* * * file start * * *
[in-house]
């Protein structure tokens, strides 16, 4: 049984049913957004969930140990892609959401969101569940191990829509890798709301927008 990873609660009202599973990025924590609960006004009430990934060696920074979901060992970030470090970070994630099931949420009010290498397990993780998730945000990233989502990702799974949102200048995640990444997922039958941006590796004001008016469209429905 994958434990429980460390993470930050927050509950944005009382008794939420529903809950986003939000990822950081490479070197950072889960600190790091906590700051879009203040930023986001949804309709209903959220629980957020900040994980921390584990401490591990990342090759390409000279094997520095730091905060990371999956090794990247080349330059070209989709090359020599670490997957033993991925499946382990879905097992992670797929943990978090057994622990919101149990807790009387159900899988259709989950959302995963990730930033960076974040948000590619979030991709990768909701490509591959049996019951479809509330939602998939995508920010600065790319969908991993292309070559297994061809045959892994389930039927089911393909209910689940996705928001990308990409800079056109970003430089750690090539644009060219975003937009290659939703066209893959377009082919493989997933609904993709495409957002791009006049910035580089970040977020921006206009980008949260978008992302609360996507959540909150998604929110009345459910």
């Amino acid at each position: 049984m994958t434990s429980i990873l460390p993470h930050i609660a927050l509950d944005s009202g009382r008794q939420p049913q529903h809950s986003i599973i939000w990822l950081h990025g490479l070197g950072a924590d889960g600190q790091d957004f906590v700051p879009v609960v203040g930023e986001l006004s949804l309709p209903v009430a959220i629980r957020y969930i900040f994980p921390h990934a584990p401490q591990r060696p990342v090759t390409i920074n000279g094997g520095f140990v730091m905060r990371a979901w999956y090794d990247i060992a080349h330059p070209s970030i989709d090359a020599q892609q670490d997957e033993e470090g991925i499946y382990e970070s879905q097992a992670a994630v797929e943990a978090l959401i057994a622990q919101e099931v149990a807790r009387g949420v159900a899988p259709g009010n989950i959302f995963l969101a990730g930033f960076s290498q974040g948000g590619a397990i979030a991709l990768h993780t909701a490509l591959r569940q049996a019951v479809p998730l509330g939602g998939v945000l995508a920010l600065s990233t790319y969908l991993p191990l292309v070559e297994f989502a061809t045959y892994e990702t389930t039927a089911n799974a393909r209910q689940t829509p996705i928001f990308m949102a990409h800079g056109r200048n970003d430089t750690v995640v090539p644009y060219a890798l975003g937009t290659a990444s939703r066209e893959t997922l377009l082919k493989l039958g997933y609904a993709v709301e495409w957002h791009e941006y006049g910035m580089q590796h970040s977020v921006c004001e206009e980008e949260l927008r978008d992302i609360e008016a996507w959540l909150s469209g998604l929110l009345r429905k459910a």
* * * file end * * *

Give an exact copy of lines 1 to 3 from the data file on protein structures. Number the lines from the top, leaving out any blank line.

[in-house]
């Protein structure tokens, strides 16, 4: 049984049913957004969930140990892609959401969101569940191990829509890798709301927008 990873609660009202599973990025924590609960006004009430990934060696920074979901060992970030470090970070994630099931949420009010290498397990993780998730945000990233989502990702799974949102200048995640990444997922039958941006590796004001008016469209429905 994958434990429980460390993470930050927050509950944005009382008794939420529903809950986003939000990822950081490479070197950072889960600190790091906590700051879009203040930023986001949804309709209903959220629980957020900040994980921390584990401490591990990342090759390409000279094997520095730091905060990371999956090794990247080349330059070209989709090359020599670490997957033993991925499946382990879905097992992670797929943990978090057994622990919101149990807790009387159900899988259709989950959302995963990730930033960076974040948000590619979030991709990768909701490509591959049996019951479809509330939602998939995508920010600065790319969908991993292309070559297994061809045959892994389930039927089911393909209910689940996705928001990308990409800079056109970003430089750690090539644009060219975003937009290659939703066209893959377009082919493989997933609904993709495409957002791009006049910035580089970040977020921006206009980008949260978008992302609360996507959540909150998604929110009345459910």
């Amino acid at each position: 049984m994958t434990s429980i990873l460390p993470h930050i609660a927050l509950d944005s009202g009382r008794q939420p049913q529903h809950s986003i599973i939000w990822l950081h990025g490479l070197g950072a924590d889960g600190q790091d957004f906590v700051p879009v609960v203040g930023e986001l006004s949804l309709p209903v009430a959220i629980r957020y969930i900040f994980p921390h990934a584990p401490q591990r060696p990342v090759t390409i920074n000279g094997g520095f140990v730091m905060r990371a979901w999956y090794d990247i060992a080349h330059p070209s970030i989709d090359a020599q892609q670490d997957e033993e470090g991925i499946y382990e970070s879905q097992a992670a994630v797929e943990a978090l959401i057994a622990q919101e099931v149990a807790r009387g949420v159900a899988p259709g009010n989950i959302f995963l969101a990730g930033f960076s290498q974040g948000g590619a397990i979030a991709l990768h993780t909701a490509l591959r569940q049996a019951v479809p998730l509330g939602g998939v945000l995508a920010l600065s990233t790319y969908l991993p191990l292309v070559e297994f989502a061809t045959y892994e990702t389930t039927a089911n799974a393909r209910q689940t829509p996705i928001f990308m949102a990409h800079g056109r200048n970003d430089t750690v995640v090539p644009y060219a890798l975003g937009t290659a990444s939703r066209e893959t997922l377009l082919k493989l039958g997933y609904a993709v709301e495409w957002h791009e941006y006049g910035m580089q590796h970040s977020v921006c004001e206009e980008e949260l927008r978008d992302i609360e008016a996507w959540l909150s469209g998604l929110l009345r429905k459910a």